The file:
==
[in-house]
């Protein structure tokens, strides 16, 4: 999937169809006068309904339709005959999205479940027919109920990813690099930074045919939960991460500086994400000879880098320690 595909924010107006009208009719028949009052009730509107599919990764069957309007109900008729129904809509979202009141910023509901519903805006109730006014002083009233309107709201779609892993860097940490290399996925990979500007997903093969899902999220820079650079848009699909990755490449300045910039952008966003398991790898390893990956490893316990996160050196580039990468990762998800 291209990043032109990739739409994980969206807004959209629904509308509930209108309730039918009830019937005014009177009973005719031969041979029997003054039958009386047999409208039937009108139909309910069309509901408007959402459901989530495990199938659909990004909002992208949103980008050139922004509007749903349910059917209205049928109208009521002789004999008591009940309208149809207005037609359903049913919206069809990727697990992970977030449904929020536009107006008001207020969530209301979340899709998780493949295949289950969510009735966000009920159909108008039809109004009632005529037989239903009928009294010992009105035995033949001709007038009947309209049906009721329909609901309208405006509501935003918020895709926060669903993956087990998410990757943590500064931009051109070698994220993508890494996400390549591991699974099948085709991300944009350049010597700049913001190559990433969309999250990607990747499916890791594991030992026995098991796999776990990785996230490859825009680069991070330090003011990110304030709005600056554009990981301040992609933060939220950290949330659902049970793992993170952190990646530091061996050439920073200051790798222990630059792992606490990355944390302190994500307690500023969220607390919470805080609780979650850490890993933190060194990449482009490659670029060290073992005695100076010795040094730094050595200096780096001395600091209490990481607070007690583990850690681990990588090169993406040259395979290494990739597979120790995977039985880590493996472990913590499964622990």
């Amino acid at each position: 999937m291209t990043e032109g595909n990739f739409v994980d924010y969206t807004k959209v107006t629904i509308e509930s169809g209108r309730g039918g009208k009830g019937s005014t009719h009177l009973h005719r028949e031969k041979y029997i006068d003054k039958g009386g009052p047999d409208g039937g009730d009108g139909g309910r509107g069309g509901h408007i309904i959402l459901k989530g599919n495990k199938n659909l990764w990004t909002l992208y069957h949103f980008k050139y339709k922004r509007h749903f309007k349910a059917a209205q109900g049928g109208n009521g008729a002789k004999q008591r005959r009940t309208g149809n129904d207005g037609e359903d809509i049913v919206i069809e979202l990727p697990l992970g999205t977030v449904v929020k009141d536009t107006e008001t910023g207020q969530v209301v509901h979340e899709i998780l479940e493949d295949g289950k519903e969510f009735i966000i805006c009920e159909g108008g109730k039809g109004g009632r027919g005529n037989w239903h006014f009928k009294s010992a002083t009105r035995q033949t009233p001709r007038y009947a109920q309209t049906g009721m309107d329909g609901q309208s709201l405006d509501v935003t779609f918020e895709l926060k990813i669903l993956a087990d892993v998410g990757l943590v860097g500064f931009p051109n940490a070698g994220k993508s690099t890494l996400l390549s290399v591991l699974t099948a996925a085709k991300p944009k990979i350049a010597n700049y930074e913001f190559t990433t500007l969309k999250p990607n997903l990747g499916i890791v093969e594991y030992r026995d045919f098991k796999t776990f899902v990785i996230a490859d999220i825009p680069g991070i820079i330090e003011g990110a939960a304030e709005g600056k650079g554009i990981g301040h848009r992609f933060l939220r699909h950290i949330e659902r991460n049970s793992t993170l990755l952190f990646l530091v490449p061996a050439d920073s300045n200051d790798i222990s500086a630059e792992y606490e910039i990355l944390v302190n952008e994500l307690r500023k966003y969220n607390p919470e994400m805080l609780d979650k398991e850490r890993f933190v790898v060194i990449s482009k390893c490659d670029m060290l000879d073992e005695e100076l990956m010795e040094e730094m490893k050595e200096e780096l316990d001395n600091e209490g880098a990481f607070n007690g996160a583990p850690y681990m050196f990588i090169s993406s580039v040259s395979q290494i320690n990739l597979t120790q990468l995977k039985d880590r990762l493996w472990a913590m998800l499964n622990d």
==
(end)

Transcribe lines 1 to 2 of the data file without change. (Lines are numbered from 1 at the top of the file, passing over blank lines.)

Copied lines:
[in-house]
């Protein structure tokens, strides 16, 4: 999937169809006068309904339709005959999205479940027919109920990813690099930074045919939960991460500086994400000879880098320690 595909924010107006009208009719028949009052009730509107599919990764069957309007109900008729129904809509979202009141910023509901519903805006109730006014002083009233309107709201779609892993860097940490290399996925990979500007997903093969899902999220820079650079848009699909990755490449300045910039952008966003398991790898390893990956490893316990996160050196580039990468990762998800 291209990043032109990739739409994980969206807004959209629904509308509930209108309730039918009830019937005014009177009973005719031969041979029997003054039958009386047999409208039937009108139909309910069309509901408007959402459901989530495990199938659909990004909002992208949103980008050139922004509007749903349910059917209205049928109208009521002789004999008591009940309208149809207005037609359903049913919206069809990727697990992970977030449904929020536009107006008001207020969530209301979340899709998780493949295949289950969510009735966000009920159909108008039809109004009632005529037989239903009928009294010992009105035995033949001709007038009947309209049906009721329909609901309208405006509501935003918020895709926060669903993956087990998410990757943590500064931009051109070698994220993508890494996400390549591991699974099948085709991300944009350049010597700049913001190559990433969309999250990607990747499916890791594991030992026995098991796999776990990785996230490859825009680069991070330090003011990110304030709005600056554009990981301040992609933060939220950290949330659902049970793992993170952190990646530091061996050439920073200051790798222990630059792992606490990355944390302190994500307690500023969220607390919470805080609780979650850490890993933190060194990449482009490659670029060290073992005695100076010795040094730094050595200096780096001395600091209490990481607070007690583990850690681990990588090169993406040259395979290494990739597979120790995977039985880590493996472990913590499964622990």